New Insect Species Is Found Fossilized In Amber

New Insect Species Is Found Fossilized In Amber

If you have ever been to India, then you know that India is a country that is rich in its diversity of insect life. Researchers have long assumed that India’s fauna was unique to the country, and that no ancient European bugs could ever be unearthed in India because India was, for a long time, not a part of any continent. However, researchers have recently corrected these long held assumptions after finding two fossilized bugs in India, and these bugs appear to have an ancestral link to modern European bugs.

Millions of years ago India was part of a supercontinent known as Gondwana. Around one hundred and thirty million years ago, India broke off from this supercontinent and started to drift north. India eventually collided with Asia around fifty nine million years ago. The newly discovered fossilized species of fungus-gnat was likely active around fifty four million years ago in India. That means that this European-looking fungus-gnat was alive in India around the same time that India collided with Asia.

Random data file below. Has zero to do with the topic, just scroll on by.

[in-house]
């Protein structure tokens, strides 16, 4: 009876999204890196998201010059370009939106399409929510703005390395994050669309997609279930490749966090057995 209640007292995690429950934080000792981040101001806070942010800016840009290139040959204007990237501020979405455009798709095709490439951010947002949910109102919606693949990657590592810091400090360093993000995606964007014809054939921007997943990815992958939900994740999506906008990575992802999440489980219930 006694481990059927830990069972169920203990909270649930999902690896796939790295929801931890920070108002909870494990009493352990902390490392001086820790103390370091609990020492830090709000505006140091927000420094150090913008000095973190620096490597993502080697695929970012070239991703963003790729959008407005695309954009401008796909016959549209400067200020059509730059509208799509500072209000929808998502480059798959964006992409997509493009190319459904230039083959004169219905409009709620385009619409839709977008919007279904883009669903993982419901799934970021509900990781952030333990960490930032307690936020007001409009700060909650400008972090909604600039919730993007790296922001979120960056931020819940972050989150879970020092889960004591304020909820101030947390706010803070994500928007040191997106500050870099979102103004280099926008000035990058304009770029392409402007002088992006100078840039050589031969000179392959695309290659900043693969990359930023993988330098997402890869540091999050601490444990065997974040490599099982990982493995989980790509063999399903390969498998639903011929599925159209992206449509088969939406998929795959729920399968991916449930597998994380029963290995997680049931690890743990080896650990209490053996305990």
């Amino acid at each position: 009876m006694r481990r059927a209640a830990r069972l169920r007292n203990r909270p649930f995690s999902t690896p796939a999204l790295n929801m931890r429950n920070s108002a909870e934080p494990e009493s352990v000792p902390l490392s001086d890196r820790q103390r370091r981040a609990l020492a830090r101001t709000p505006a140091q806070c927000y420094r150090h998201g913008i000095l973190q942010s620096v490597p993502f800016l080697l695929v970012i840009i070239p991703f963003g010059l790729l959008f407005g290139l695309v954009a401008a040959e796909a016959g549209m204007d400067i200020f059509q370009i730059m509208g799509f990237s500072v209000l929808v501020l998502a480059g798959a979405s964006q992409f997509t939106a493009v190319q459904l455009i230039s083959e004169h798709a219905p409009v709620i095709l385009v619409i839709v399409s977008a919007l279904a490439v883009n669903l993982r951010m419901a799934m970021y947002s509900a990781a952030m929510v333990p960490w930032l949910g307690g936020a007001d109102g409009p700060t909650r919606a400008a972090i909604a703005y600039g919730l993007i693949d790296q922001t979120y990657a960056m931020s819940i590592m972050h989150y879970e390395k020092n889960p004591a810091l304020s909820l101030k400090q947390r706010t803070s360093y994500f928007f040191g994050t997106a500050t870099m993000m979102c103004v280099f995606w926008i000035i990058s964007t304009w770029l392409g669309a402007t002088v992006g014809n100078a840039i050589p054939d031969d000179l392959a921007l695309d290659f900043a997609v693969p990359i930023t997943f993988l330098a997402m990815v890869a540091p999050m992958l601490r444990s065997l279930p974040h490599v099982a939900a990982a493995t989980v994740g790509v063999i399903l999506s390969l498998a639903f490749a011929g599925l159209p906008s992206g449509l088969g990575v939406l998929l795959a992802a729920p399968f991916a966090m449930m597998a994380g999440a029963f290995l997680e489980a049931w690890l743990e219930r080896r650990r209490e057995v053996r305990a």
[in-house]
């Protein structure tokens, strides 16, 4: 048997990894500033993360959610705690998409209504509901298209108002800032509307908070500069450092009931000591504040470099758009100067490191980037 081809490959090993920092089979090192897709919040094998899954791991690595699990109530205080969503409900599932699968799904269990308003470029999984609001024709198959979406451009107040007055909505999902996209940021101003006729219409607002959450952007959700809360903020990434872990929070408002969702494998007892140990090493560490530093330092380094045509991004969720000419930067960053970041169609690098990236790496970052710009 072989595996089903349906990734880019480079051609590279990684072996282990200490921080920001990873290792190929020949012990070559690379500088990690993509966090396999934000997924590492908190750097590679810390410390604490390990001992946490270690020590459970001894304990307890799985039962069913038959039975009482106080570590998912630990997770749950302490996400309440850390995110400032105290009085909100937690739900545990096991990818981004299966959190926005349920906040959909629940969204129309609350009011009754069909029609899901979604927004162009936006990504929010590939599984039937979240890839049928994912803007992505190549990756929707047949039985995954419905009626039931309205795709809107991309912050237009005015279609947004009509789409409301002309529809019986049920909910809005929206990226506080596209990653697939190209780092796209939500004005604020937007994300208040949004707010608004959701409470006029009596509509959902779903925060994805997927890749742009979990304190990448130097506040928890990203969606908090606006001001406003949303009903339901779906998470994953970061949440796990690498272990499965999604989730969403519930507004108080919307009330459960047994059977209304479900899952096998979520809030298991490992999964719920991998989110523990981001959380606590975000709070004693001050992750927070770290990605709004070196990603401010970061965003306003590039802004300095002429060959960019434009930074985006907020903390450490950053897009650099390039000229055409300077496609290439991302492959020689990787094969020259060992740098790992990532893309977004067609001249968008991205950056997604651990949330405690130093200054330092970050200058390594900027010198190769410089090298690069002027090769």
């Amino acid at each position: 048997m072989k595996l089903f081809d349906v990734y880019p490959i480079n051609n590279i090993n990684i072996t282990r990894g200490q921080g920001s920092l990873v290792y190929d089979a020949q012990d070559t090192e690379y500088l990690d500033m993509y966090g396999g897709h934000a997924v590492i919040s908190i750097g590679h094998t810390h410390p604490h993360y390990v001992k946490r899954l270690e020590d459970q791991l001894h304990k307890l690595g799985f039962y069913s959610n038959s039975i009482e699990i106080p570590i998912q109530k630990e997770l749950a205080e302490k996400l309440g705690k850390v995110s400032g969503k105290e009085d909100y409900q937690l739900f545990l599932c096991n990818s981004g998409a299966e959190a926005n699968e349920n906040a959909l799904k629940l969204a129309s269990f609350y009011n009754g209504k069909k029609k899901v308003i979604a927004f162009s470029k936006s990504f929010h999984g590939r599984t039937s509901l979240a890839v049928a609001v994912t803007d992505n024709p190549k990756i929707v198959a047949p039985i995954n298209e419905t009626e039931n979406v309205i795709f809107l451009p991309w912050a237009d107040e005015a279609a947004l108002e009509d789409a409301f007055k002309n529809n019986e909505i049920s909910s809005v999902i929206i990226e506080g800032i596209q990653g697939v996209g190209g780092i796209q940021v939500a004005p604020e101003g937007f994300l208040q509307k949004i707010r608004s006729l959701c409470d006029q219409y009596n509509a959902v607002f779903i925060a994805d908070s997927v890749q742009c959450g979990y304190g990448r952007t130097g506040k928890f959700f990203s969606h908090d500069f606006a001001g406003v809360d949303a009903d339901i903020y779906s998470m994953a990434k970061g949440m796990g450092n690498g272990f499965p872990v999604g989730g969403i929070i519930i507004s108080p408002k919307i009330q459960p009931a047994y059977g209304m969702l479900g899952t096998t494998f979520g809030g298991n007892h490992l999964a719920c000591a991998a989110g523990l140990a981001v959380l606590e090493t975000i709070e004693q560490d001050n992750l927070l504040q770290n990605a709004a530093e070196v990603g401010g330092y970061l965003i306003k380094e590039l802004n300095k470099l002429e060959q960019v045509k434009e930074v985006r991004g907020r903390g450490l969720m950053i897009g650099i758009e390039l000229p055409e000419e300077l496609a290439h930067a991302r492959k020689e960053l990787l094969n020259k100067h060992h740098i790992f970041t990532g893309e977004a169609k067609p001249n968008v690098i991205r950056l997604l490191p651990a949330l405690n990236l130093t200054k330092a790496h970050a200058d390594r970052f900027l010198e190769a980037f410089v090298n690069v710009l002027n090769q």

This gnat says a lot about India’s ecological history since this is the first fossilized insect found in India that looks more like a European species as opposed to a traditionally Indian species. The finding suggests a faunal exchange between Europe and India far before experts thought that any sort of faunal exchange existed between these two regions.

The traditional theory states that India, when it was drifting in the sea millions of years ago, eventually formed its own unique environmental conditions. So finding out which types of bugs inhabited India millions of years ago has always been straightforward, but the discovery of these fossilized gnats makes answering that question much more difficult. There are still many fossilized insects that appear to be related to European insects, but are instead found within the country of India.

What is the most bug-populated region that you have visited?